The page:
So far, this is not a particularly interesting case. It’s well established that workers injured repairing or maintaining buildings or machinery essential to the shipbuilding, ship repair, or cargo handling processes meet status under the Longshore Act. It is irrelevant that the claimant’s work is not inherently maritime in nature.
There is an interesting discussion, however, by the Benefits Review Board (BRB) involving the distinction between claimant’s work renovating an existing building where maritime activity was currently being conducted at the time of the injury as opposed to work on a new structure intended for future maritime use. While this issue was not involved in the holding of coverage in this case, the discussion of timing and the nature of the structure indicate that new construction even on a covered situs such as a naval shipyard, may not meet status for Longshore Act coverage.
Dwayne D. Victorian v. International Matex Tank Terminals and Zurich American Insurance Company; Director, Office of Workers’ Compensation Programs, U.S. Department of Labor, BRB Nos. 17-0584 and 17-0584A, 07/24/2018
This case has several interesting points, which I can only very briefly note here.
The Longshore Act has referenced “terminals” in section 3(a) since it was enacted in 1927, but it does not define the word “terminal”. Nor has it been defined in any of the numerous cases finding “terminals” to be covered situses. (Is that the plural for situs? Siti? Interesting.)
The Administrative Law Judge (ALJ) in this case took it upon himself to remedy this situation. He resorted to Webster’s Dictionary and to the U.S. Department of Labor’s Occupational Safety and Health Administration’s (OSHA) definition of a “marine terminal” and concluded that the Longshore Act’s “terminal” is the “end of the transportation line” where product is received and shipped by vessels and where there is adjacent storage associated with cargo that moves between vessels and shore. So, he defined a “terminal” by means of physical attributes and a maritime purpose.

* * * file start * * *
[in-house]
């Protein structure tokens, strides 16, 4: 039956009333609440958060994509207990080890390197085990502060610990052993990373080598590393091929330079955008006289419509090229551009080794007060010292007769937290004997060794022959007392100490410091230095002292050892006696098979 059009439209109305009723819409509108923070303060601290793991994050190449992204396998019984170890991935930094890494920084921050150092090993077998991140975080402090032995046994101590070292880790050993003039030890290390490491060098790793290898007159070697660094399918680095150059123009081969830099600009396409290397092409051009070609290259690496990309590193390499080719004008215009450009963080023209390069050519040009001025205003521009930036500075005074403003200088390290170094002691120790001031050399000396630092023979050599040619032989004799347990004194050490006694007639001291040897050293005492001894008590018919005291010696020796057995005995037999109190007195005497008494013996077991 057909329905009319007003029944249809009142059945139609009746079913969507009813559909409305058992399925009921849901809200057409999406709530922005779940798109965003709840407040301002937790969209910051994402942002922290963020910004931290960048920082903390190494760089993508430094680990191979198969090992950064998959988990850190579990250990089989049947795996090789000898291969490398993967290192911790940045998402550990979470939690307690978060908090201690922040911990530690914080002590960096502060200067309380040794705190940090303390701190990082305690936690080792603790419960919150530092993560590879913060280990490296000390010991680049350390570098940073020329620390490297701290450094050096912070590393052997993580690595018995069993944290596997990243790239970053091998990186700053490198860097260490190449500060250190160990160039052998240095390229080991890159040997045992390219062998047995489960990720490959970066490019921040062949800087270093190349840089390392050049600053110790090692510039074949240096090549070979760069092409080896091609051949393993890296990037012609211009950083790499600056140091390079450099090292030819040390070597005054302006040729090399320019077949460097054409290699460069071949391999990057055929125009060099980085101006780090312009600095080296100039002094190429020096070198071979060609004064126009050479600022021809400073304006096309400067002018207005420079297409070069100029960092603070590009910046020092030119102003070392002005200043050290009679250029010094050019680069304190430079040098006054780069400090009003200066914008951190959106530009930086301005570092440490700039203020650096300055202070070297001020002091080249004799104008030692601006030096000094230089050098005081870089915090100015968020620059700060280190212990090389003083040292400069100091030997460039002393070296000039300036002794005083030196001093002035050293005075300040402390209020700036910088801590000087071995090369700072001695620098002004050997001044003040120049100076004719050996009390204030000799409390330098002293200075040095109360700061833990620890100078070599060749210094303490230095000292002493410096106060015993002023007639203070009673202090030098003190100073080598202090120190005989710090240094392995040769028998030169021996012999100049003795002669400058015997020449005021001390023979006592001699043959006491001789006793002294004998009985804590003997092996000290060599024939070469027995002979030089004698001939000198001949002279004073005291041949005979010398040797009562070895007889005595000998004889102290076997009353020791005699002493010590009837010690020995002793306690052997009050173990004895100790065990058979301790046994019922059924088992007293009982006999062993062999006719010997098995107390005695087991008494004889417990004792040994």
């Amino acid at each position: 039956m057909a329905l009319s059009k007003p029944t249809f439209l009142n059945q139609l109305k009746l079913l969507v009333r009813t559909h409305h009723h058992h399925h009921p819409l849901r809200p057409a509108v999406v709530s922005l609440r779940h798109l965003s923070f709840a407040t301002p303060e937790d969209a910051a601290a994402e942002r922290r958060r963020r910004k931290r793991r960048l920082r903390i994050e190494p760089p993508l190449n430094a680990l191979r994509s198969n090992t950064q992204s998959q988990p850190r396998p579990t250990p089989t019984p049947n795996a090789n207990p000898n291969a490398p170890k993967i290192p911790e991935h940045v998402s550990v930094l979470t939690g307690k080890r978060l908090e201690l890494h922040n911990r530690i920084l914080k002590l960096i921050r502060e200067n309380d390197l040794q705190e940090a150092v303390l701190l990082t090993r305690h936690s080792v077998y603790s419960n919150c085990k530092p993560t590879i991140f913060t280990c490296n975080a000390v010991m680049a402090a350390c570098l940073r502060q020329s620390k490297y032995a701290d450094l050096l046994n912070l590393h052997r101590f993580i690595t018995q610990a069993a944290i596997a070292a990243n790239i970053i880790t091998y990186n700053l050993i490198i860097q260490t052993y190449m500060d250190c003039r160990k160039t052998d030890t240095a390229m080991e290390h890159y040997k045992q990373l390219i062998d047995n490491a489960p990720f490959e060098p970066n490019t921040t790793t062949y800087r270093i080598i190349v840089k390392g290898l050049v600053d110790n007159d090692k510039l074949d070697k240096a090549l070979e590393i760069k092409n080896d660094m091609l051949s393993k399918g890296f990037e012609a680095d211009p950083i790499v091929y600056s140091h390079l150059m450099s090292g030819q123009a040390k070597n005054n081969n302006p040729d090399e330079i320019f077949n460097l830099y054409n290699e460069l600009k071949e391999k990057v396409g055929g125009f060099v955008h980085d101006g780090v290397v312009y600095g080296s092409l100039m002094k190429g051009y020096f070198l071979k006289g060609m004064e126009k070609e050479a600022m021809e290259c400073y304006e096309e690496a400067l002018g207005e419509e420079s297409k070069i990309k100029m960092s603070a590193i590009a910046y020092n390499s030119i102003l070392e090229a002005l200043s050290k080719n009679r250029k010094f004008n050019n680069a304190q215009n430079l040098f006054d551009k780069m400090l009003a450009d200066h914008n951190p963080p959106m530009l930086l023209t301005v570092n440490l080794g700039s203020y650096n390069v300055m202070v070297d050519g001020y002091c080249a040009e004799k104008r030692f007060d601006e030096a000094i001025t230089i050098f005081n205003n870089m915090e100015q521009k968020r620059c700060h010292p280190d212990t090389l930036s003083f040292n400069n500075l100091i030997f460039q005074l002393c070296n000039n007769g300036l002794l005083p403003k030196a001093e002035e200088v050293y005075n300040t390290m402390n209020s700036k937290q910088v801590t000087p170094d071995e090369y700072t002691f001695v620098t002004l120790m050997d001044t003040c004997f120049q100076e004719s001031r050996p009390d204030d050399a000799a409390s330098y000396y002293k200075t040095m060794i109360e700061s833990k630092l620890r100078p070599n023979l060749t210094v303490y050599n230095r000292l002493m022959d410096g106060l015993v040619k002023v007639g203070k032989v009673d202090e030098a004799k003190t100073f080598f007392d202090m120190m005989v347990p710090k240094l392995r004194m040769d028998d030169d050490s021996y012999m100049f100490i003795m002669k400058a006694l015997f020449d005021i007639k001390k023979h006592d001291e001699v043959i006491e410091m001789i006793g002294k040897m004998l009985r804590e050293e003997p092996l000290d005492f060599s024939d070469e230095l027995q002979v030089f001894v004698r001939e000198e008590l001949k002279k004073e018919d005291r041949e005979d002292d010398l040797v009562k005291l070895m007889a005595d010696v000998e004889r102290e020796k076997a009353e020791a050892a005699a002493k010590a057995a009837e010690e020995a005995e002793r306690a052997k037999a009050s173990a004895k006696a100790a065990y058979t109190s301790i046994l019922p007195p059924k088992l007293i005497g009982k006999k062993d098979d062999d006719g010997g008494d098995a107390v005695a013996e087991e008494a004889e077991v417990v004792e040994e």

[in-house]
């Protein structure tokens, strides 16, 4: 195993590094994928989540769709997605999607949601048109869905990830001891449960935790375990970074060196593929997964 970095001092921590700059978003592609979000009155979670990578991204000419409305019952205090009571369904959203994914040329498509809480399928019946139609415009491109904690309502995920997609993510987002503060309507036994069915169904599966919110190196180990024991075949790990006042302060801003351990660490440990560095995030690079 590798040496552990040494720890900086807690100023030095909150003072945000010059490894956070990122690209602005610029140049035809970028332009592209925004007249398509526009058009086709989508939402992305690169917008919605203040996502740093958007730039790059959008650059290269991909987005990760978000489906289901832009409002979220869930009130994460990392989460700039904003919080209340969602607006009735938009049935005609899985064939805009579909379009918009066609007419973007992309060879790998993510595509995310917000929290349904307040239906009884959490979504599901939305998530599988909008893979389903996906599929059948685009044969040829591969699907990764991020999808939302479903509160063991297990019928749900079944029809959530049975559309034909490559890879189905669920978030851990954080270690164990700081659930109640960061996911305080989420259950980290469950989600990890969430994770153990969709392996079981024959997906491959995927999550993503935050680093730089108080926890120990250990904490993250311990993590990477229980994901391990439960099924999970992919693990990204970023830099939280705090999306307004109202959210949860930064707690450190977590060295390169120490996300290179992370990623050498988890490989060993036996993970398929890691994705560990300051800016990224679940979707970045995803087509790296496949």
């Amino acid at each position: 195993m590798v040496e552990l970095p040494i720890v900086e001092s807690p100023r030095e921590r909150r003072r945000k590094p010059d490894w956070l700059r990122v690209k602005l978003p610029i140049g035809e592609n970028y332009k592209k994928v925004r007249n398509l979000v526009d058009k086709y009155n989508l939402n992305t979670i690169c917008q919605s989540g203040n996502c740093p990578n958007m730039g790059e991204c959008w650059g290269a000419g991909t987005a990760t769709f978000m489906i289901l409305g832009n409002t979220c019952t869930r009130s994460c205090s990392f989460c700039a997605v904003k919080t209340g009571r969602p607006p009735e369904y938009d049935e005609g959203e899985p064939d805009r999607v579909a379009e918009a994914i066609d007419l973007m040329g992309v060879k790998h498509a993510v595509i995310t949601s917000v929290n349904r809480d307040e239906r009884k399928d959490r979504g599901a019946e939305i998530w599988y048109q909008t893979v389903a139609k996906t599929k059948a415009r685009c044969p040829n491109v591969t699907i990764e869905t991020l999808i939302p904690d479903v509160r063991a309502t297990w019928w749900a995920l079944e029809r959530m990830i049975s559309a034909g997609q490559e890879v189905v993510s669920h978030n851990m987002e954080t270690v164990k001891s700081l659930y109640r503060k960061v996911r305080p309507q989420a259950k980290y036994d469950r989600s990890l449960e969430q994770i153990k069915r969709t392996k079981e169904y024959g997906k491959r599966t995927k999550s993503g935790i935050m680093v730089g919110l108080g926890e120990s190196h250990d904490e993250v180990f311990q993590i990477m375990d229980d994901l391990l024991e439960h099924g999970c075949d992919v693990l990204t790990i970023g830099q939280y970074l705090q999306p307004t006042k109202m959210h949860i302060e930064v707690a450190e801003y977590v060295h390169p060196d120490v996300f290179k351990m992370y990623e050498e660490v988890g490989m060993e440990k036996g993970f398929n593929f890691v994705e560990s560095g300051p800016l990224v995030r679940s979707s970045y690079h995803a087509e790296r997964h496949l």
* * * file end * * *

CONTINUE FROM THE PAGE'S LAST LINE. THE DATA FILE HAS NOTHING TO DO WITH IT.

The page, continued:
The employer had argued that its facility was not a “terminal” under section 3(a) because it was a multi-purpose facility used for manufacturing and treatment processes as well as for loading/unloading. This raised the interesting issue of mixed use properties. The BRB acknowledged that manufacturing did occur on the premises.
In this case, the manufacturing processes did not occur at separate, segregated facilities on the employer’s premises. There were no locations at the terminal that were “functionally and/or geographically distinct manufacturing and cargo handling areas”, where you could argue that the separate manufacturing locations are not covered situses, and that the workers in those locations are not engaged in maritime employment. The employer’s property in this case was not that type of mixed use facility.
Another interesting issue in this case concerned the question of suitable alternate employment.
Briefly, if an injured worker demonstrates that his injury prevents him from returning to his pre-injury duties then he is totally disabled unless the employer can convert total disability to partial disability by establishing a post-injury wage earning capacity in suitable alternate employment. The injured worker can still maintain his total disability status if he shows that he diligently pursued alternate employment opportunities but was unable to find a job. So what constitutes this due diligence?
In this case, the claimant and his wife testified that he applied for all of the jobs listed in the employer’s three labor market surveys but was not offered a job by any of the potential employers. This was basically good enough for a diligent job search.
Finally, there was a question with regard to maximum medical improvement (MMI), the point at which the injured worker is no longer undergoing treatment with a view toward improving his condition, or his condition is of lasting and indefinite duration and beyond a normal healing period; it is the point where temporary disability becomes permanent disability.
If surgery is anticipated then MMI has not been reached, as was the situation in this case.
We’ll continue our review of 2018 cases next month.